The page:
Targeting underlying cause of PAH, Cambridge spinout Morphogen-IX raises about $23M in Series B
Back in the year 2000, a major mutation in familial pulmonary arterial hypertension (PAH) was discovered in the receptor for BMP9 — and for years scientists investigated how this mutation causes PAH and whether that information could be used to treat the debilitating disease. This culminated in a manuscript in Nature Medicine in 2015, and served as the foundation for the company Morphogen-IX — which on Tuesday said it had raised £18.4 million ($23.2 million) in a Series B round of financing.
The name Morphogen-IX (pronounced morphogenix) emanates from BMP9, which is a bone morphogenetic protein. The money will be used to support formal preclinical development of the company’s lead candidate — dubbed MGX292 — and the initiation of human studies by 2021, the company said.
MGX292 is a protein engineered variant of the naturally occurring BMP9. The approach was pioneered by the British Heart Foundation-funded laboratory of Professor Nick Morrell at the University of Cambridge, who now serves as the company’s CEO.
“The genetic validation for the use of BMP9 in PAH is overwhelming. We also discovered that mutations in BMP9 itself cause PAH earlier this year,” Morrell told Endpoints News.
PAH is a rare, progressive disease characterized by narrowing and obliteration of small pulmonary arteries, resulting in a severe elevation in arterial pressure and ultimately right heart failure. Mortality rates remain high despite currently licensed therapies that target vasoconstriction. In certain patients, the disease has a genetic cause that reduces the protective function of the BMP9 protein in blood, and some 25% of patients with idiopathic and familial PAH carry mutations in components of the BMP9 signaling pathway, the company estimated.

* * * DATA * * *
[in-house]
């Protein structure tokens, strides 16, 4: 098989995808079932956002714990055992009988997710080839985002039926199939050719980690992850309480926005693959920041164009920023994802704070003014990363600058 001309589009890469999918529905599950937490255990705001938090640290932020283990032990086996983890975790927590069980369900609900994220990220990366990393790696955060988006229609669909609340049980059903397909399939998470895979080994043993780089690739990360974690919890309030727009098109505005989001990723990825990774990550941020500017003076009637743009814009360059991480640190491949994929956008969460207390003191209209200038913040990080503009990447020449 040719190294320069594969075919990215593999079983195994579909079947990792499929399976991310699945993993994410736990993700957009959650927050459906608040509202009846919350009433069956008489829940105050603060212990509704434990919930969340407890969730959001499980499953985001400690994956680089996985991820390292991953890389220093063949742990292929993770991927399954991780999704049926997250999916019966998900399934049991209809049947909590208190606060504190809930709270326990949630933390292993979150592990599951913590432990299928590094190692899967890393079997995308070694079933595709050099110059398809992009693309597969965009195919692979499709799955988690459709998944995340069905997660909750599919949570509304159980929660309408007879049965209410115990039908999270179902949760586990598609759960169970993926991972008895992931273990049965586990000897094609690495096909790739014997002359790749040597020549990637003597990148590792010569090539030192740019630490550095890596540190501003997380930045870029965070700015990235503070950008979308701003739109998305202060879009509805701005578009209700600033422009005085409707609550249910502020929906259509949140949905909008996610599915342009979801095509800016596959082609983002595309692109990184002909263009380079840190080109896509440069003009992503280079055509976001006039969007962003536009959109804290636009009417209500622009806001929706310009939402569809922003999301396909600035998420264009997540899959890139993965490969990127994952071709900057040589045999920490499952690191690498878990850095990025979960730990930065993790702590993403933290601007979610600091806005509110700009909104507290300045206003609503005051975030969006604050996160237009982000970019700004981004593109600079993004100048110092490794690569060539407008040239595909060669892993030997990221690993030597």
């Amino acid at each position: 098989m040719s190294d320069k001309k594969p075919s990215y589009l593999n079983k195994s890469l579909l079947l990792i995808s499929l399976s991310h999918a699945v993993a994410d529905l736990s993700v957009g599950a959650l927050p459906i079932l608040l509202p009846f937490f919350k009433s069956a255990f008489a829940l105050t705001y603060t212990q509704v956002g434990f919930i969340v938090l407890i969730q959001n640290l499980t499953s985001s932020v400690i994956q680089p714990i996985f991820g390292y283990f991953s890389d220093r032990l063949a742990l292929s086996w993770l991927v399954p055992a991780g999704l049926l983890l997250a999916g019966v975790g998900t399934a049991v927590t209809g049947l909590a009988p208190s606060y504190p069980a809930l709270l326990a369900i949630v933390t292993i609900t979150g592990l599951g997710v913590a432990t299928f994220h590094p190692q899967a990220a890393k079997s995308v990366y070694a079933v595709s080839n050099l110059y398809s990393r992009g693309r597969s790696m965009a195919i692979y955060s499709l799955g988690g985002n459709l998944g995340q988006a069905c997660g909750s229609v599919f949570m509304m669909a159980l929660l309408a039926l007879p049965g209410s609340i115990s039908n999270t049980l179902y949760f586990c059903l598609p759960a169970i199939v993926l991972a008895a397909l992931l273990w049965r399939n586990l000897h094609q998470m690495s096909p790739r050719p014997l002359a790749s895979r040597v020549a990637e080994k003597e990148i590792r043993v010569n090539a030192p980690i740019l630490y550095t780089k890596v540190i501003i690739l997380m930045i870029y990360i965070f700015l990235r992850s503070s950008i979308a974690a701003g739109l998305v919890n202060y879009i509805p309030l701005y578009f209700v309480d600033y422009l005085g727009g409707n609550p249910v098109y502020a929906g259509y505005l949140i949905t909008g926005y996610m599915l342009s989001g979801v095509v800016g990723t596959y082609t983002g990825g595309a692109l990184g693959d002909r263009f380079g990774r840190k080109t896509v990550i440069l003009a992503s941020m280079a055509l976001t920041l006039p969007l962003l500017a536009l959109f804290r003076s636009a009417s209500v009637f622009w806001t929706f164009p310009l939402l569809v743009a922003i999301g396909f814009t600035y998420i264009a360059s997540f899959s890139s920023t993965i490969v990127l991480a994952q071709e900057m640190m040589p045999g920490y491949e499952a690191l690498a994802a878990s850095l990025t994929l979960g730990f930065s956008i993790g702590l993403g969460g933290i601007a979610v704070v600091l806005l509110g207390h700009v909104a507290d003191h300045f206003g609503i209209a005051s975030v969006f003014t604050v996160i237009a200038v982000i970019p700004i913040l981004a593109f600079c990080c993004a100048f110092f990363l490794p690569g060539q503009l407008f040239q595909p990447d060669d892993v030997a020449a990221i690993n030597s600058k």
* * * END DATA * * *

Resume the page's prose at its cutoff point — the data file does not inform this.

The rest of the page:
“The problem is that the disease is not characterised by vasoconstriction — it is the result of profound endothelial dysfunction and structural alterations in the vascular wall. The mortality in PAH remains 50% at 5 years despite combinations of the available drugs. There is thus a huge unmet medical need for drugs that are truly disease modifying that target the molecular and cellular pathways involved in the disease, exemplified by BMP9,” Morrell said.
The biotech, which was spun out of Cambridge Enterprise, raised £1.5 million in a Series A round back in 2015. This latest round of funding was led by Medicxi and included the participation of Cambridge Innovation Capital and Cambridge Enterprise.
“The power of human genetics identifying the centrality of BMP9 in PAH, together with structure-driven engineering to create a protein that can be administered safely, places Morphogen-IX in a world-leading position to develop the first agent capable of halting, or even reversing, the progress of this terrible disease. We are working with many of world’s leading experts in PAH to get MGX292, already the subject of patent applications, into the clinic as quickly as possible,” said David Grainger, chairman of the Morphogen-IX board and chief scientific advisor at Medicxi, in a statement.
For Morrell, the transition from scientist to CEO has been interesting. “I am 50% CEO and 50% academic. As company CEO I get to lead science that really matters to patients with PAH, as well as leading on BD and commercial stuff that I find really fascinating (and challenging!)” he said.